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Plurals in child speech*

Published online by Cambridge University Press:  26 September 2008

Tschang-Zin Park
Affiliation:
Universität Bern

Abstract

The development of plurals in two German-speaking children was analysed, based on observational data. It was found that (1) plurals were supplied in 90% of the obligatory contexts somewhere between Stage IV and Stage V; (2) plurals were not functionally distinguished from singulars, occurring also in singular contexts; (3) the predominant morphological deviations were of the type in which an additional plural marker was attached to an already correct plural; (4) referring to a single object or event, formally correct plural utterances were often constructed, partly because of as yet unestablished verb conjugation rules. It was argued that the children were learning plurals by rote, conditioned by morphological complexity which cannot be subsumed under any general rule.

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Articles
Copyright
Copyright © Cambridge University Press 1978

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Footnotes

[*]

This study was supported by a grant (No. 1.131–0.74) from the Swiss National Science Foundation. Part of the data was presented at the 3rd International PsycholinguisticsConference, Salzburg, 1976. Author's address: Psychologisches Institut, Universität Bern, Forschungsabteilung, Sennweg 2, 3012 Bern, Switzerland.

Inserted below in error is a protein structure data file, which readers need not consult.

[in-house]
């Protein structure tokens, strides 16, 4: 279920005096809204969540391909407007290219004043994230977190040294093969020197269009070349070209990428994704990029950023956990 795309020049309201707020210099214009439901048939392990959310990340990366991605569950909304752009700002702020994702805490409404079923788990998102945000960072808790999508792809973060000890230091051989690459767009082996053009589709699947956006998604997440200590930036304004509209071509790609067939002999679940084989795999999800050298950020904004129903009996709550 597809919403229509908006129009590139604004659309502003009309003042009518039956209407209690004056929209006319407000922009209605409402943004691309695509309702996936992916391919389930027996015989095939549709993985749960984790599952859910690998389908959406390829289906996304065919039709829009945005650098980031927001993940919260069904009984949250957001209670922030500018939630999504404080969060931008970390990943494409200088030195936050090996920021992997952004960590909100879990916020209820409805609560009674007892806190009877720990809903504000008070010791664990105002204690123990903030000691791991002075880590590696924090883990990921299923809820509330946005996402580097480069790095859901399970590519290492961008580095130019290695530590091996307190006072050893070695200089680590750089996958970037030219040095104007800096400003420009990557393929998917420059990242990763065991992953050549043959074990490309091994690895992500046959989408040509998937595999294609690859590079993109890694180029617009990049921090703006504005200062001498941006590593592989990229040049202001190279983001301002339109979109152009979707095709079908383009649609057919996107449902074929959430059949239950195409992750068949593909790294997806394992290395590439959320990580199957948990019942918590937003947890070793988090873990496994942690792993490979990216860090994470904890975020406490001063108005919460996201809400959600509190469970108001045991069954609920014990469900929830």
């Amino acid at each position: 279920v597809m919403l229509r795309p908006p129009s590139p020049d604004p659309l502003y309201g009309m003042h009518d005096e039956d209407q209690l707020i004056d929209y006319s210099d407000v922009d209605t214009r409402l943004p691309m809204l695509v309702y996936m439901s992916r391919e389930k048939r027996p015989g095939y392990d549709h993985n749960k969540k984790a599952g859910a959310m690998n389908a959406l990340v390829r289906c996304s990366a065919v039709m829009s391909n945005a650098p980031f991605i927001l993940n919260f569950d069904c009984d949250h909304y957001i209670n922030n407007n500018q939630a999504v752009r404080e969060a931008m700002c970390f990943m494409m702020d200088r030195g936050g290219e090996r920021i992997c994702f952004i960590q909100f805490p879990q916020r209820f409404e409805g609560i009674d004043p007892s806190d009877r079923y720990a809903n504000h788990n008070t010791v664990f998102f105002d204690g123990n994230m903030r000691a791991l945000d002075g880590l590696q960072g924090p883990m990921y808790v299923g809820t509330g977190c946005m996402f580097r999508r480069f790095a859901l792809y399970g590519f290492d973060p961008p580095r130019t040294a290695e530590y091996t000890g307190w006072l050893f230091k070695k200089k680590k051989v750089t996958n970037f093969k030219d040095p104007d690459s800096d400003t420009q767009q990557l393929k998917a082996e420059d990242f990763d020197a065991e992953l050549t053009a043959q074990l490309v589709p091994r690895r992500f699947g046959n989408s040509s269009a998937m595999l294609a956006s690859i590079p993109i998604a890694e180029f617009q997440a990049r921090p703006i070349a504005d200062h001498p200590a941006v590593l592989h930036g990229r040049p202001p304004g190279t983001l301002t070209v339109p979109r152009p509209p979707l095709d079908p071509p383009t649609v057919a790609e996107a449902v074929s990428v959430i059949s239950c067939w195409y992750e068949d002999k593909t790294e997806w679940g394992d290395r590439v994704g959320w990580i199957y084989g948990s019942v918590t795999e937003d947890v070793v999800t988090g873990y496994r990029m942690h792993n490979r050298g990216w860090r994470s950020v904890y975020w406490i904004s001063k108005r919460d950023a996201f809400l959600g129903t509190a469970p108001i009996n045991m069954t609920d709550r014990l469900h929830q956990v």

References

Anisfeld, M. & Tucker, G. R. (1973). English pluralization rules of six-year-old children. In Ferguson, C. A. & Slobin, D. I. (eds), Studies of child language development. New York: Holt, Rinehart & Winston.Google Scholar
Berko, J. (1958). The child's learning of English morphology. Word 14. 150–77.CrossRefGoogle Scholar
Brown, R. (1973). A first language: the early stages. Cambridge, Mass.: Harvard University Press.CrossRefGoogle Scholar
Cazden, C. B. (1973). The acquisition of noun and verb inflections. In Ferguson, C. A. & Slobin, D. I. (eds), Studies of child language development. New York: Holt, Rinehart & Winston.Google Scholar
Ervin, S. M. (1964). Imitation and structural change in children's language. In Lenneberg, E. H. (ed.), New directions in the study of language. Cambridge, Mass.: M.I.T.Google Scholar
MacWhinney, B. (1975). Rules, rote and analogy in morphological formations by Hungarian children. JChLang 2. 6577.Google Scholar
Park, T. Z. (1971). The acquisition of German morphology. Working paper, Psychologisches Institut, Universität Bern.Google Scholar
Slobin, D. I. (1973). Cognitive prerequisites for the development of grammar. In Ferguson, C. A. & Slobin, D. I. (eds), Studies of child language development. New York: Holt, Rinehart & Winston.Google Scholar
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